In the Image – by Jim

In the Image – by Jim

C. Paul,

You ask whether or not Buddhists are made in the image of God, “Hindus also”, “[a]nd on”. I should be surprised at this question, but I am less surprised than I would have expected.

In fact, if you pay attention carefully to Torah, or in fact at all, it does not require much in the way of care, it tells you that humanity was made in the image of God. See Genesis 1:26. It is not only the Jew who is made in the image of God, nor those from your particular sect of Christianity.

Every human being is precious, regardless of his religious errors. This is the reason given for the prohibition to murder: “Whoever sheds the blood of a human, by a human shall that person’s blood be shed; for in his own image God made humankind” (Genesis 9:6). Or do you think that you may murder a Buddhist or a Hindu? Do you deny that they are in the image of God?

In fact, God loves all people. Some do earn for themselves death. But God makes clear that He does not delight in the death of the wicked. He wishes, instead, that they turn from their wickedness and live. (See Ezekiel 18). Is this not clear from Jonah? God sent Jonah to the people of Nineveh, idolaters, with word that God was going to destroy them in forty days. This was a call to repentance, and it worked. The people repented and God relented. Now, if it is as you imply, that God has no concern for them, He would just destroy them. But as Jonah says, God is “merciful, slow to anger, and abounding in steadfast love, and ready to relent from punishing” (4:2).

It is true that Israel is God’s first-born son. That does not leave the rest of us in the cold. It implies that we are also his sons. The Jewish people have a special relationship with God and also greater responsibility. They are a light to the nations. They are a kingdom of priests. And if they are priests, they have a role to play to benefit the non-Jewish world. They are here to show the beauty and truth of serving God. They are to instruct us in their ways. You have acknowledged that they are witnesses, and so they are. They testify to the One God, beside Whom there is no other. They carry this light and testimony to the benefit of the non-Jew. They are a blessing to us.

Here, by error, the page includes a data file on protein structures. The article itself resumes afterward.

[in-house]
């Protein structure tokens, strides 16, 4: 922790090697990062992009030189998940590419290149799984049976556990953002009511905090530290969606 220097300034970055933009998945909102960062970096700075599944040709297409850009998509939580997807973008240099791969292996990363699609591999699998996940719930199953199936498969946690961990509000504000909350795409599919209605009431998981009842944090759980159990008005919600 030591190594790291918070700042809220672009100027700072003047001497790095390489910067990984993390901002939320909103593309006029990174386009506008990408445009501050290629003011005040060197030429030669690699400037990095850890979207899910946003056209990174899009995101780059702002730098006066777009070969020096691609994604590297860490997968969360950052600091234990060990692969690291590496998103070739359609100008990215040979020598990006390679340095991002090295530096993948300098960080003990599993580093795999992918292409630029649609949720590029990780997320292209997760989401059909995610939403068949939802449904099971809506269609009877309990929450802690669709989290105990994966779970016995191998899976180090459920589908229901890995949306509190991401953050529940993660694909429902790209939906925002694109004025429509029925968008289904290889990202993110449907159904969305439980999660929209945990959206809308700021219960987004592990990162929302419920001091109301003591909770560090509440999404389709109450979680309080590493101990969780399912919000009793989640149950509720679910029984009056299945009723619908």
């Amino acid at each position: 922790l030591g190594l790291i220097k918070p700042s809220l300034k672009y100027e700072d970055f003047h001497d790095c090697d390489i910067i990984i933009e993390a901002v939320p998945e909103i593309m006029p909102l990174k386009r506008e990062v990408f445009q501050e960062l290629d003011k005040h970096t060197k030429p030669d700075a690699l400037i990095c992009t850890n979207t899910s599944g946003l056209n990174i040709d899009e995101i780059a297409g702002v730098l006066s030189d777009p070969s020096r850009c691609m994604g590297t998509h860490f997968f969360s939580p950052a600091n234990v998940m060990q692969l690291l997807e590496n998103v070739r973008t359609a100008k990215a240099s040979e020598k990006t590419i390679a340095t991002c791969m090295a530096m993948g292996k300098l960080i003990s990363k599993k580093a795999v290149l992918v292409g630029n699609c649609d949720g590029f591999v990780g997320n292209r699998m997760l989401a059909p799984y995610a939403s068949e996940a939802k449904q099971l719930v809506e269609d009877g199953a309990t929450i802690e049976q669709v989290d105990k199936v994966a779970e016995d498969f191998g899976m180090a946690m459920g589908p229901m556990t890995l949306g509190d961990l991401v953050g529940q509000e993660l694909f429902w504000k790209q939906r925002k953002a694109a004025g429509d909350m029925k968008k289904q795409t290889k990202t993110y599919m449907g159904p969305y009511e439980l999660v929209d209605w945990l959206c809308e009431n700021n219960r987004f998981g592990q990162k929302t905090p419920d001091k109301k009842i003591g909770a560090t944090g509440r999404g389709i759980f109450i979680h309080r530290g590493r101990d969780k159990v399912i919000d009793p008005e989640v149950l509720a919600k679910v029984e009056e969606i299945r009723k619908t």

The creation of Israel is a sign of God’s great love for the world. Solomon, when dedicating the Temple, prayed that if a non-Jew should hear about the good things going on in Israel and pray toward the Temple, that God would hear their prayer (I Kings 8:41-43). He hoped that by this the nations would know God and fear Him “as do your people Israel”. In the future, the nations will stream to Jerusalem to learn the ways of God. And they will be at peace.

It is clear that God has concern for the non-Jew. Torah does not claim that only the Jew is made in the image of God. Nor does it say that one who follows idols is no longer in God’s image. The Hindu must repent. He does himself a great wrong by bowing down to false gods. But he is still a special creation of the Creator. He is still in the image of God.

You have asked a good question. What does it mean to be made in the image of God? But you have jumped to hasty conclusions. Torah says nothing about the “Son of God”. This Christian invention does violence to the text and leads you to denigrate both Torah and your fellow human being. Whatever it means to be made in the image of God, we see from Torah that all human beings are made in the image of God, and they have intrinsic value. We see that God has concern for all human beings, not Israel only.


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Thank You

Yisroel C. Blumenthal

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2 Responses to In the Image – by Jim

  1. Saul Goodman says:

    Christian Paul position on it is hilarious since the Orthodox Church has canonized Buddha:

    “The story is a Christianized version of one of the legends of Buddha, as even the name Josaphat would seem to show. This is said to be a corruption of the original Joasaph, which is again corrupted from the middle Persian Budasif (Budsaif=Bodhisattva). ” Barlaam and Josaphat

    “Barlaam and Ioasaph were placed in the Greek Orthodox calendar of saints on August 26, and in the West they were entered as “Barlaam and Josaphat” in the Roman Martyrology on the date of November 27.”

    Anyway, great piece again, Jim!

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